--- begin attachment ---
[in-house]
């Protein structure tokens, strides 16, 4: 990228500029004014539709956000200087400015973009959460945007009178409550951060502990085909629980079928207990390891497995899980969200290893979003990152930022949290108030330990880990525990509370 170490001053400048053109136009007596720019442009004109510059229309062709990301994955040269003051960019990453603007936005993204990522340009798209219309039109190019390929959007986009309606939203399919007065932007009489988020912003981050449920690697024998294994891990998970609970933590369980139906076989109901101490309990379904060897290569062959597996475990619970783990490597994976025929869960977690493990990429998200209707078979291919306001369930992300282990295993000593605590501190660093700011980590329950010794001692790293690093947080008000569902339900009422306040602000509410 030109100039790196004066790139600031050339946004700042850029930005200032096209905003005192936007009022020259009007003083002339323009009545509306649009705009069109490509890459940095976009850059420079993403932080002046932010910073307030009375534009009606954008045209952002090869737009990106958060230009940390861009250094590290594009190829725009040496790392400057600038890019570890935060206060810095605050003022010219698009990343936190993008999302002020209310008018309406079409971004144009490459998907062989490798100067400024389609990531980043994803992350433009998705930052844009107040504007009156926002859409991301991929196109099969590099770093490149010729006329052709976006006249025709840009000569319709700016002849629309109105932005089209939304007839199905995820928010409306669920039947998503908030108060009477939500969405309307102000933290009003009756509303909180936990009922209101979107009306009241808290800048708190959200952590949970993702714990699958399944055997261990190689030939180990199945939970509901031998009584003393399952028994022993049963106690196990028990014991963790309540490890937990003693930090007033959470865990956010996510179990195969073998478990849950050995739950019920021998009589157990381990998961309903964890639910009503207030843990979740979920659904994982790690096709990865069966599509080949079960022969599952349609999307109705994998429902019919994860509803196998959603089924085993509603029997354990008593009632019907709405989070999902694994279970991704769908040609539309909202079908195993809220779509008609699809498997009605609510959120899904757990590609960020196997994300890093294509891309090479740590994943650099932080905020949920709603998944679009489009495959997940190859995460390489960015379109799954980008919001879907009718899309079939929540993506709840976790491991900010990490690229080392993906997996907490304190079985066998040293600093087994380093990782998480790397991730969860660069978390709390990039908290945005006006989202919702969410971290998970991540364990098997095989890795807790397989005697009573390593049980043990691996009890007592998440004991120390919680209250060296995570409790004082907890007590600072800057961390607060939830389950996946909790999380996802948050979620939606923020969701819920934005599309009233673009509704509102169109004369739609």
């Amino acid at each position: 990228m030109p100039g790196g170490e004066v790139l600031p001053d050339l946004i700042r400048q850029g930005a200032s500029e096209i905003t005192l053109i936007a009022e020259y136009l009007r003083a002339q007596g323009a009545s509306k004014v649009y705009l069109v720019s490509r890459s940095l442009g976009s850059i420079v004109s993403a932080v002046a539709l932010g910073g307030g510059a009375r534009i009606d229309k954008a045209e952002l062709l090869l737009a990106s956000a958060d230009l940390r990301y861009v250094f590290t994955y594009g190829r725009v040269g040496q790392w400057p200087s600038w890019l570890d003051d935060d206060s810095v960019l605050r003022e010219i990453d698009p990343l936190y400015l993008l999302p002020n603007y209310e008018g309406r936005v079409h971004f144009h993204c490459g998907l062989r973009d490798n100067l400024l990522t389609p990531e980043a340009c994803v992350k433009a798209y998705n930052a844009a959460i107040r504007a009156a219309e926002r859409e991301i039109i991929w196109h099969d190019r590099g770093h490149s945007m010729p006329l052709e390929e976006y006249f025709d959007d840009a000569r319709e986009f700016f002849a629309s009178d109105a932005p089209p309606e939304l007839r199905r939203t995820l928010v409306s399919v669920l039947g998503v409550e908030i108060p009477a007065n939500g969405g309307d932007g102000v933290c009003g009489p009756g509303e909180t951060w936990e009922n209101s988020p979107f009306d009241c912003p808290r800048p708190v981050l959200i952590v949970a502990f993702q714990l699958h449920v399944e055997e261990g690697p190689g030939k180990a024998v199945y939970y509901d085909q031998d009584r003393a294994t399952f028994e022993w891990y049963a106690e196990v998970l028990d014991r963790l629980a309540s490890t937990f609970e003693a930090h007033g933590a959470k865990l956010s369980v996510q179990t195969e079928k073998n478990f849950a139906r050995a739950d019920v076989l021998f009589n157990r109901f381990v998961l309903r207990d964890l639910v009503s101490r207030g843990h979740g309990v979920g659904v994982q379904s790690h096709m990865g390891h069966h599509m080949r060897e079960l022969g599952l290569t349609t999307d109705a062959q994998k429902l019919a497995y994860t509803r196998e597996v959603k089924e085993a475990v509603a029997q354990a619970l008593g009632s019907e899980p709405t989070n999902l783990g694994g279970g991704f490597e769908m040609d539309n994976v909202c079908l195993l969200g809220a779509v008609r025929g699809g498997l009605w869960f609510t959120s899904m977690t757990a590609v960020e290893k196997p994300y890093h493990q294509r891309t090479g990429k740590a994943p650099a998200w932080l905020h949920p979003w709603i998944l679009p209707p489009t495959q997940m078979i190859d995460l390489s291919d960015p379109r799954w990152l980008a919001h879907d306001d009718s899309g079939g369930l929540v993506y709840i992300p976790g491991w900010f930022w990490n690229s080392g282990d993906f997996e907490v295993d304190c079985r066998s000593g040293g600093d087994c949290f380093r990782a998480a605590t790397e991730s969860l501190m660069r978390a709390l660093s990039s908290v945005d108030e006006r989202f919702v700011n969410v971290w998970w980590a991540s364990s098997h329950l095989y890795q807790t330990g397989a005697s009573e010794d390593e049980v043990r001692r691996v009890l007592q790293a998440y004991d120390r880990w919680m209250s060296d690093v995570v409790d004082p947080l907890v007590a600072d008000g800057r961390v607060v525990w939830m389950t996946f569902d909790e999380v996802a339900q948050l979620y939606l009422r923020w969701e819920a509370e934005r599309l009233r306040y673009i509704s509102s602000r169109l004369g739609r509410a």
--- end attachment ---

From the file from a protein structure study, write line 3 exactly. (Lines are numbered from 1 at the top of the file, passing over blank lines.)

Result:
């Amino acid at each position: 990228m030109p100039g790196g170490e004066v790139l600031p001053d050339l946004i700042r400048q850029g930005a200032s500029e096209i905003t005192l053109i936007a009022e020259y136009l009007r003083a002339q007596g323009a009545s509306k004014v649009y705009l069109v720019s490509r890459s940095l442009g976009s850059i420079v004109s993403a932080v002046a539709l932010g910073g307030g510059a009375r534009i009606d229309k954008a045209e952002l062709l090869l737009a990106s956000a958060d230009l940390r990301y861009v250094f590290t994955y594009g190829r725009v040269g040496q790392w400057p200087s600038w890019l570890d003051d935060d206060s810095v960019l605050r003022e010219i990453d698009p990343l936190y400015l993008l999302p002020n603007y209310e008018g309406r936005v079409h971004f144009h993204c490459g998907l062989r973009d490798n100067l400024l990522t389609p990531e980043a340009c994803v992350k433009a798209y998705n930052a844009a959460i107040r504007a009156a219309e926002r859409e991301i039109i991929w196109h099969d190019r590099g770093h490149s945007m010729p006329l052709e390929e976006y006249f025709d959007d840009a000569r319709e986009f700016f002849a629309s009178d109105a932005p089209p309606e939304l007839r199905r939203t995820l928010v409306s399919v669920l039947g998503v409550e908030i108060p009477a007065n939500g969405g309307d932007g102000v933290c009003g009489p009756g509303e909180t951060w936990e009922n209101s988020p979107f009306d009241c912003p808290r800048p708190v981050l959200i952590v949970a502990f993702q714990l699958h449920v399944e055997e261990g690697p190689g030939k180990a024998v199945y939970y509901d085909q031998d009584r003393a294994t399952f028994e022993w891990y049963a106690e196990v998970l028990d014991r963790l629980a309540s490890t937990f609970e003693a930090h007033g933590a959470k865990l956010s369980v996510q179990t195969e079928k073998n478990f849950a139906r050995a739950d019920v076989l021998f009589n157990r109901f381990v998961l309903r207990d964890l639910v009503s101490r207030g843990h979740g309990v979920g659904v994982q379904s790690h096709m990865g390891h069966h599509m080949r060897e079960l022969g599952l290569t349609t999307d109705a062959q994998k429902l019919a497995y994860t509803r196998e597996v959603k089924e085993a475990v509603a029997q354990a619970l008593g009632s019907e899980p709405t989070n999902l783990g694994g279970g991704f490597e769908m040609d539309n994976v909202c079908l195993l969200g809220a779509v008609r025929g699809g498997l009605w869960f609510t959120s899904m977690t757990a590609v960020e290893k196997p994300y890093h493990q294509r891309t090479g990429k740590a994943p650099a998200w932080l905020h949920p979003w709603i998944l679009p209707p489009t495959q997940m078979i190859d995460l390489s291919d960015p379109r799954w990152l980008a919001h879907d306001d009718s899309g079939g369930l929540v993506y709840i992300p976790g491991w900010f930022w990490n690229s080392g282990d993906f997996e907490v295993d304190c079985r066998s000593g040293g600093d087994c949290f380093r990782a998480a605590t790397e991730s969860l501190m660069r978390a709390l660093s990039s908290v945005d108030e006006r989202f919702v700011n969410v971290w998970w980590a991540s364990s098997h329950l095989y890795q807790t330990g397989a005697s009573e010794d390593e049980v043990r001692r691996v009890l007592q790293a998440y004991d120390r880990w919680m209250s060296d690093v995570v409790d004082p947080l907890v007590a600072d008000g800057r961390v607060v525990w939830m389950t996946f569902d909790e999380v996802a339900q948050l979620y939606l009422r923020w969701e819920a509370e934005r599309l009233r306040y673009i509704s509102s602000r169109l004369g739609r509410a």